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Publication numberUS3675393 A
Publication typeGrant
Publication dateJul 11, 1972
Filing dateFeb 20, 1970
Priority dateFeb 20, 1970
Publication numberUS 3675393 A, US 3675393A, US-A-3675393, US3675393 A, US3675393A
InventorsMeade Reginald E
Original AssigneePillsbury Co
Export CitationBiBTeX, EndNote, RefMan
External Links: USPTO, USPTO Assignment, Espacenet
Dust collecting process
US 3675393 A
Prior dust filters exhibit an undesirable back pressure across the filter screen after a short period of operation. In the present invention droplets of liquid are introduced to a moving stream of gas that contains dust. The droplets make the dust particles cohere in three ways: (a) by the wetting of their surfaces; (b) dissolving potentially tacky solubles contained in the dust; and (c) by the deposition of an adhesive contained in the droplets of liquid but insufficient liquid is introduced to cause the particles to coalesce. A porous collecting element such as a woven metal screen extends entirely across the air stream. The air stream is forced through the collecting element while the particles are in a tacky coherent condition. The mat of dust particles which forms on the surface of the collecting member is maintained in a highly porous condition because the bonds that form between the dust particles hold the particles apart. The mat of dust itself acts as the filter medium. It is self-supporting, often friable and offers much less resistance to the flow of gas than the same dust particles in an unbonded condition.
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Description  (OCR text may contain errors)

United States Patent Meade 51 July 1 l, 1972 [541 DUST COLLECTING PROCESS 3,471,603 10/1969 Patrick et al ..23/3|3 [72] Inventor: Reginald E. Meade, Stillwater, Minn. FORHGN PATENTS OR APPLICATIONS 1 1 Assisnw Pillsbury ty. Minneapolis. 965,968 8/1964 Great Britain .99/010. 4

inn. 221 Filed: Feb. 20, 1910 Privwry Examiner-Bernard Nozick [21] A l N n 147 Attorney-Ronald E. Lund and James V. Harmon Related US. Application on. [57] msumcr Prior dust filters exhibit an undesirable back pressure across [63] fgzg ggz g of the filter screen after a short period of operation. In the a one present invention droplets of liquid are introduced to a moving stream of gas that contains dust. The droplets make the [52] U.S.Cl. dust particles when in three ways: (a) by the wetting ohheir {51] in. CI d 46,00 surfaces; (b) disolving potentially tacky solubles contained in [58] M s 97 90 9] the dust; and (c) by the deposition ofan adhesive contained in 55,268 5 3 4. f the droplets of liquid but insutficient liquid is introduced to & m 10" 5 cause the particles to coalesce. A porous collecting element such as a woven metal screen extends entirely across the air stream. The air stream is forced through the collecting ele- [s6] References Cm ment while the particles are in a tacky coherent condition. n- STATES PATENTS The mat of dust particles which forms on the surface oi: the collectlng member is maintained II! a highly porous condition 1,697,647 1/1929 Hancock et al..........................55/290 because the bonds that f between the dus pal-tides hold 2979.35 5/1937 Dlckemn 55/293 the particles apart. The mat of dust itself acts as the filter 2350,01 5/1944 Black 55/96 medium. [t is self-supporting, ofien friable and offers much 2 3; less resistance to the flow of gas than the same dust particles in an unbonded condition. 3,251,695 5/1966 Gidlow 99/016. 4 3,395,518 8/1968 Krane ..55/290 11 Claims, 8 Drawing Figures PATENTEnJum m2 3.675.393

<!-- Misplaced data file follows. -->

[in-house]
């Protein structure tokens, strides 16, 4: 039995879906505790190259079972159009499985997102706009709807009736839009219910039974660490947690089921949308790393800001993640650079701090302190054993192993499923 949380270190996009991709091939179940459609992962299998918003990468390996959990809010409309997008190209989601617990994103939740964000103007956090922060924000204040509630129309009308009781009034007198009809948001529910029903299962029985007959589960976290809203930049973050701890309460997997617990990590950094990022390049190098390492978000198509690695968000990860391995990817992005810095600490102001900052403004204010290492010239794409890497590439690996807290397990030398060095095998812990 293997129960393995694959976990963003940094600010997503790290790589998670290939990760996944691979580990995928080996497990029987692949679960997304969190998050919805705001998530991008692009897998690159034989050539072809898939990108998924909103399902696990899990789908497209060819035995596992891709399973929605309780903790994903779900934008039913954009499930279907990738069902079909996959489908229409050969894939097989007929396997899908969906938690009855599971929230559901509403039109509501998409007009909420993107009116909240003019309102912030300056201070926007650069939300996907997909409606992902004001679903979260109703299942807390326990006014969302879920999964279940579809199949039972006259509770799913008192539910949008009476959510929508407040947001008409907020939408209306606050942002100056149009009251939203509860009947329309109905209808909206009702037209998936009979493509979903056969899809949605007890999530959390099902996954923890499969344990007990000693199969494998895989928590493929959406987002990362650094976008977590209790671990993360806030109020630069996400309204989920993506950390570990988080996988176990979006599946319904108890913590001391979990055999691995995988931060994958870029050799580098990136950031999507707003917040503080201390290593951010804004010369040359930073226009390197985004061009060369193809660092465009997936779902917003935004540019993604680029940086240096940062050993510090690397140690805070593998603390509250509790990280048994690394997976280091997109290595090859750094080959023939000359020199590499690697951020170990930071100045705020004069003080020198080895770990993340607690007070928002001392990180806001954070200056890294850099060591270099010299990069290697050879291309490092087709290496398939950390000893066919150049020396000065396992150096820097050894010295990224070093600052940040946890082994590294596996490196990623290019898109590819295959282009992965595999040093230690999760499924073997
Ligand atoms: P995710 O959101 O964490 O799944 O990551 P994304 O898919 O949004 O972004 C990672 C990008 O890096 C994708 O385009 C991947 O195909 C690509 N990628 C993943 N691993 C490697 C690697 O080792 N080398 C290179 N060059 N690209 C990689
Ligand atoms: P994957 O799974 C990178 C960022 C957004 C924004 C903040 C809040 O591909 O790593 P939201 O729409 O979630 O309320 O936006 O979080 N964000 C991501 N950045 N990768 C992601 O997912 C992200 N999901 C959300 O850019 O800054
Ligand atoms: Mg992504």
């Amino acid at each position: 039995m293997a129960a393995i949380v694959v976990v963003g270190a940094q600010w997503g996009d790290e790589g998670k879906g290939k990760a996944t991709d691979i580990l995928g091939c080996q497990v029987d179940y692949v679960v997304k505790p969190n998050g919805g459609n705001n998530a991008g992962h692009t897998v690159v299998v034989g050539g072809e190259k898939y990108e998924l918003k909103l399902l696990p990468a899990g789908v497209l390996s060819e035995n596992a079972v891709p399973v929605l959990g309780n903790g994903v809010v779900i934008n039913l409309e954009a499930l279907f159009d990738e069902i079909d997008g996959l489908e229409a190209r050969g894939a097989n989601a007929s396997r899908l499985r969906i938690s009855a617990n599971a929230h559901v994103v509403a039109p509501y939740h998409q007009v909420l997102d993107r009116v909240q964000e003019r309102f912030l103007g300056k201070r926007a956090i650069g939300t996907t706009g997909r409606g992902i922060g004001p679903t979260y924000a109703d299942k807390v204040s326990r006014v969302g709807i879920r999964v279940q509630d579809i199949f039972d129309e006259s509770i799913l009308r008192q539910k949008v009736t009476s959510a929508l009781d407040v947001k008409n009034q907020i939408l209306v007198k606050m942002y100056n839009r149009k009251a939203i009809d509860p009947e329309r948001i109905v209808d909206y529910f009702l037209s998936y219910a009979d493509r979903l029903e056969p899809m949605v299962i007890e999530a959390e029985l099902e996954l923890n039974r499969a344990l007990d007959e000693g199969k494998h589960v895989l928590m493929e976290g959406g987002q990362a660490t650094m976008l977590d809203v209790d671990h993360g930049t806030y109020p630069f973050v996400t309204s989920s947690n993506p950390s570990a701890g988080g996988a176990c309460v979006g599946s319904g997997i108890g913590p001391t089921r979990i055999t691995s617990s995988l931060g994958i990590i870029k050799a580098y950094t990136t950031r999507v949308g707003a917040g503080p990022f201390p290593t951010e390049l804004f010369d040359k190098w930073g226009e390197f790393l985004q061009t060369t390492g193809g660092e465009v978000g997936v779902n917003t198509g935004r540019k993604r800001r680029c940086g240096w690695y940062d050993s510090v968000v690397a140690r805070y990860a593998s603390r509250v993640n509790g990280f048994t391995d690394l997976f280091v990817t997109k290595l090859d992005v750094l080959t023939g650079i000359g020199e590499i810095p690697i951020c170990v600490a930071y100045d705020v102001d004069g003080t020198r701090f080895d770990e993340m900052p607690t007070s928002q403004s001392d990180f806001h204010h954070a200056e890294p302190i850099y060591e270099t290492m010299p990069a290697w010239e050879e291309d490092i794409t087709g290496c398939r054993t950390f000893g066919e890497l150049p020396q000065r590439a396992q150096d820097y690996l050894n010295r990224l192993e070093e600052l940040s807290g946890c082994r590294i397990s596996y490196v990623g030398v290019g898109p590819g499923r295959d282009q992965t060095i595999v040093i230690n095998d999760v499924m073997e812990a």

"In" A BY 4rmavzw SHEEI 2 OF 2 INVEVTOR.

Else/mm 5 M5495 nusr COLLECTING mocrzss This application is a continuation-in-part of my prior application Ser. No. 749,707 which was filed on Aug. 2, 1968 now abandoned.

The present invention relates to a method for collecting dust present in gas streams to reduce air pollution as well as water pollution and to a method of preventing blockage of foraminous dust collecting members. The invention is particularly useful in removing and recovering dust present in the chemical, food or other industrial operations as well as for removing dust from air as in the case of industrial or household heating and air conditioning equipment.